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  • Jonathan Widran


Though it’s got a new name and is now organized by the LA Philharmonic, make no mistake, the “first annual” Hollywood Bowl Jazz Festival is every bit the magical, soulful, fiery and above all stylistically eclectic event its processor, the legendary Playboy Jazz Festival was for over 40 years.

Perhaps the most amazing thing about the term “jazz” is that it can be many things to different people, incorporating vibes and rhythmic styles that make trying to define exactly what jazz is an experience not unlike following a darting laser on a malleable, shapeshifting wall. Just as Playboy Jazz’s lineups were always big tent events catering to a multitude of musical tastes, the newly branded event was full of different vibes, alternating energies and many dynamic surprises. And, subbing amiably for regular emcee George Lopez, the always hipster, always game Arsenio Hall – who opened with a reminder that this day (Saturday) was a true representation of 100 Years of Summer at the Bowl.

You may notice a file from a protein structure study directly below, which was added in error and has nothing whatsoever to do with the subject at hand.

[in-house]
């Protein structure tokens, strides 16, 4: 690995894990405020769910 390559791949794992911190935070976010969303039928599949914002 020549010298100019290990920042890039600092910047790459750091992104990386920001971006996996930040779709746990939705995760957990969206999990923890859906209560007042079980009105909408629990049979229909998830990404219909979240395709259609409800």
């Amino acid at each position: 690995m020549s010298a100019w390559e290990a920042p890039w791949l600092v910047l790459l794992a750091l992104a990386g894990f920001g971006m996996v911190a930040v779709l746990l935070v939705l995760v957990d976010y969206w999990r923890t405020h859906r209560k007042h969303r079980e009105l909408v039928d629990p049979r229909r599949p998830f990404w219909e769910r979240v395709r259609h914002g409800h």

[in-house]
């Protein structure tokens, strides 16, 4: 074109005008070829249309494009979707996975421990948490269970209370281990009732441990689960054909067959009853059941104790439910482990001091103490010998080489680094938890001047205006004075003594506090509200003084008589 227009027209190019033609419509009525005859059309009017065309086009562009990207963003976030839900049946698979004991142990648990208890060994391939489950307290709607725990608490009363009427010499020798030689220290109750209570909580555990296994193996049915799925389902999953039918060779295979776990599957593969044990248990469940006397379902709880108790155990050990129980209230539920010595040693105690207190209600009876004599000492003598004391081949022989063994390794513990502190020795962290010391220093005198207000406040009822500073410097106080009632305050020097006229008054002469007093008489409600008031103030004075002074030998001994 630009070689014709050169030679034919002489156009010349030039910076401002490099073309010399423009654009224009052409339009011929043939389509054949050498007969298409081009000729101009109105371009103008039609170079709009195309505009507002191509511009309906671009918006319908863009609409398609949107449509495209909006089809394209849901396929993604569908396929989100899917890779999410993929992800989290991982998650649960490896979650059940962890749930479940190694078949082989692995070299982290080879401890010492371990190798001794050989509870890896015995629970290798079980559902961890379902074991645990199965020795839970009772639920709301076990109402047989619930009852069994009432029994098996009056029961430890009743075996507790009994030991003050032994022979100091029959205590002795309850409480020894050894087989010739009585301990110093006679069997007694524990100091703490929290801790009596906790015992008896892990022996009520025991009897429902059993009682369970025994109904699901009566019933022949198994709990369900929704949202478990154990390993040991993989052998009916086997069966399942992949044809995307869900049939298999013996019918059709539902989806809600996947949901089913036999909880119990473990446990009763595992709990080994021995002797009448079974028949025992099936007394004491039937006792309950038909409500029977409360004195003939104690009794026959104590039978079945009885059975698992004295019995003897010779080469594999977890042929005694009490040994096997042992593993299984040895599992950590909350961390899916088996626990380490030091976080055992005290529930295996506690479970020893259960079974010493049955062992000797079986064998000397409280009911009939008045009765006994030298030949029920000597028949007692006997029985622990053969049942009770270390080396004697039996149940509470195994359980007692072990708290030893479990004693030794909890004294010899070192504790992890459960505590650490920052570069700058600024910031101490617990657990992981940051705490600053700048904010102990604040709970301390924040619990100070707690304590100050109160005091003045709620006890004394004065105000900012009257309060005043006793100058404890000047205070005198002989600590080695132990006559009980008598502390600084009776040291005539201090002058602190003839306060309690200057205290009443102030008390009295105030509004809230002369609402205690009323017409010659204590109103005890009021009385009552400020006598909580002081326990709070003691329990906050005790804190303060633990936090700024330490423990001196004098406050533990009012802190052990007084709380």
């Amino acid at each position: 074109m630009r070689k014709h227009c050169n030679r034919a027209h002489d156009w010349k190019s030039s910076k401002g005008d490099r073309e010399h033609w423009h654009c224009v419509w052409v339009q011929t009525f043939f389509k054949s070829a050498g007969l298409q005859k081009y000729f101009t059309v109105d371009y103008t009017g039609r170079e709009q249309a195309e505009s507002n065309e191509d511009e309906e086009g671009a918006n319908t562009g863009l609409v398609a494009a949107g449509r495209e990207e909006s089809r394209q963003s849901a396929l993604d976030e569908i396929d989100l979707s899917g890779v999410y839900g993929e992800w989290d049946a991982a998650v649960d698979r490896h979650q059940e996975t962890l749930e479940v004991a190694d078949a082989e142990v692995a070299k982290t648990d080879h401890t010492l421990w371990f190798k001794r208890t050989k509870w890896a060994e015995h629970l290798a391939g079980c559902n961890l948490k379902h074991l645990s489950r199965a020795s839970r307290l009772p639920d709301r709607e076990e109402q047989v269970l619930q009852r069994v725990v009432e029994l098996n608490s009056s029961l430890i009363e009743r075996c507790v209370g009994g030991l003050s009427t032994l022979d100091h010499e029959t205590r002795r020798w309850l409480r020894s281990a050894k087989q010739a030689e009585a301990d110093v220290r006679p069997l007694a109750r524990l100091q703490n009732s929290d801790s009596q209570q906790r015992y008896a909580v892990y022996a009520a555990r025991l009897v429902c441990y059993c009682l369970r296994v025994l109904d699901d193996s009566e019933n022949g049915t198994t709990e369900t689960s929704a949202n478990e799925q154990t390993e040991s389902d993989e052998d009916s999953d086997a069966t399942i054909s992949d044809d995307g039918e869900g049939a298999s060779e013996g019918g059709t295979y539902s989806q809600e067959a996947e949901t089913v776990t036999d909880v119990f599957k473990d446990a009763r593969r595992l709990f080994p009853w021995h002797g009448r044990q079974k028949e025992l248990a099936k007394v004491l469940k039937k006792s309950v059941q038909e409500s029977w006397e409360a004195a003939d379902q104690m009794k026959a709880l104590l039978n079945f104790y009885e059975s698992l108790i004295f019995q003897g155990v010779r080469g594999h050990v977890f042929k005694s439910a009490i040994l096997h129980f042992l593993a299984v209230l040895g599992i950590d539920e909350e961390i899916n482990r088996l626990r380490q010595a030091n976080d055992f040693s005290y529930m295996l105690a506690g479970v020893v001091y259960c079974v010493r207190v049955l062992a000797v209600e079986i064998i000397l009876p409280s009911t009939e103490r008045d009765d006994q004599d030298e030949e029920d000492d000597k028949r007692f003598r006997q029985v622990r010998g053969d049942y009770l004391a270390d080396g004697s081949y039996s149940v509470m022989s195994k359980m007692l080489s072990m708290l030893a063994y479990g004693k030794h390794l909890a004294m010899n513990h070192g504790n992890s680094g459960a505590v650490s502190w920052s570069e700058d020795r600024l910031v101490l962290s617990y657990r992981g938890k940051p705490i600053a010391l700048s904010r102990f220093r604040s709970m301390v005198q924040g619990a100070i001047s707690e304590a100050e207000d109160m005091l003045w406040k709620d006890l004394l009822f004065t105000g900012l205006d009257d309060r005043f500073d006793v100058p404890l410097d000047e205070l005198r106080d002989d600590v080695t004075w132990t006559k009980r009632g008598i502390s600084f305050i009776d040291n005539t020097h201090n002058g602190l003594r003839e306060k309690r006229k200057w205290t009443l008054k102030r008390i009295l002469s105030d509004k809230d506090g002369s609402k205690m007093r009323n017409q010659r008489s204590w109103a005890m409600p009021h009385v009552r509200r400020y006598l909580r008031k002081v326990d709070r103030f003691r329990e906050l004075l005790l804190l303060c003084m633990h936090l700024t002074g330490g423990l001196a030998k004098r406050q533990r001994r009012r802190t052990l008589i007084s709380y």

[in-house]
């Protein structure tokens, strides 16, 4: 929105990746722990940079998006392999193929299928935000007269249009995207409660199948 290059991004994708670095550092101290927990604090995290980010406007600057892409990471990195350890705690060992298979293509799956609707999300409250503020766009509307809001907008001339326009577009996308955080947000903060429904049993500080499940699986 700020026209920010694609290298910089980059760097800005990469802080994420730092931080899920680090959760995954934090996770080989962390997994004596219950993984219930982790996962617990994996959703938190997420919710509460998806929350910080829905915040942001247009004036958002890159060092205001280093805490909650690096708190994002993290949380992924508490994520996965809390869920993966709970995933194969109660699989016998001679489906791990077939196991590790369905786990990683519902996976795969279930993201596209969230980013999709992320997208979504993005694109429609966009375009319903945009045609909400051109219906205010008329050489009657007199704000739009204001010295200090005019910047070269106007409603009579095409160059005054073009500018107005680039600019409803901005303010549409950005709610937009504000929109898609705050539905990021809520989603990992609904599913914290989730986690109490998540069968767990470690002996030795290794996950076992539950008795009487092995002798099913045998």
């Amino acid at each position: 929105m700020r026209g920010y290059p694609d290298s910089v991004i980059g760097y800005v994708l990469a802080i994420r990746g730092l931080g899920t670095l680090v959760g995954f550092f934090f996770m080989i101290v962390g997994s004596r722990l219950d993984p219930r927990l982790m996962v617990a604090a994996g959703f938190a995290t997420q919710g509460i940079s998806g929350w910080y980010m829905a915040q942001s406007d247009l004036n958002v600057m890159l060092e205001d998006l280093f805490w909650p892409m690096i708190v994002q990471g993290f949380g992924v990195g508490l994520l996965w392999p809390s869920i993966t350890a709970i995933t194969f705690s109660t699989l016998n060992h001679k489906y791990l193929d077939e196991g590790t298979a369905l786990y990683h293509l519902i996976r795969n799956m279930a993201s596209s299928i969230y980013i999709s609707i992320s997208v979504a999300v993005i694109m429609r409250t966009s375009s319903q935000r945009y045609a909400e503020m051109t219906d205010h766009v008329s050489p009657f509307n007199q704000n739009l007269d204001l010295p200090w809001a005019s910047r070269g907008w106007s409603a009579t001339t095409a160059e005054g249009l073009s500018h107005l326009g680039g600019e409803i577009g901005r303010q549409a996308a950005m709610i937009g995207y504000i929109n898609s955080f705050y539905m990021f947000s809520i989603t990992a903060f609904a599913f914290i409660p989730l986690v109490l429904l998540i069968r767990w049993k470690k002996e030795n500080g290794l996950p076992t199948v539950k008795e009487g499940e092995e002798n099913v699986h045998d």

Those who dared to bake in the 90+ degree heat from the get go were treated to a batch of young artists who represent the bright future of jazz, the LA County High School for the Arts Jazz Ensemble. After a subtle, slow building opening number that evolved into a piano and trombone duet, the group revved up for an explosive jam driven by a lively piano solo and a funked out two fisted ‘bone-sax jam. Much of the set was dominated by a 12 member a capella choir that eased effortlessly and soulfully between classic R&B (“What’s Going On”) and swinging, scat infused excitement (“Everybody’s Boppin’”).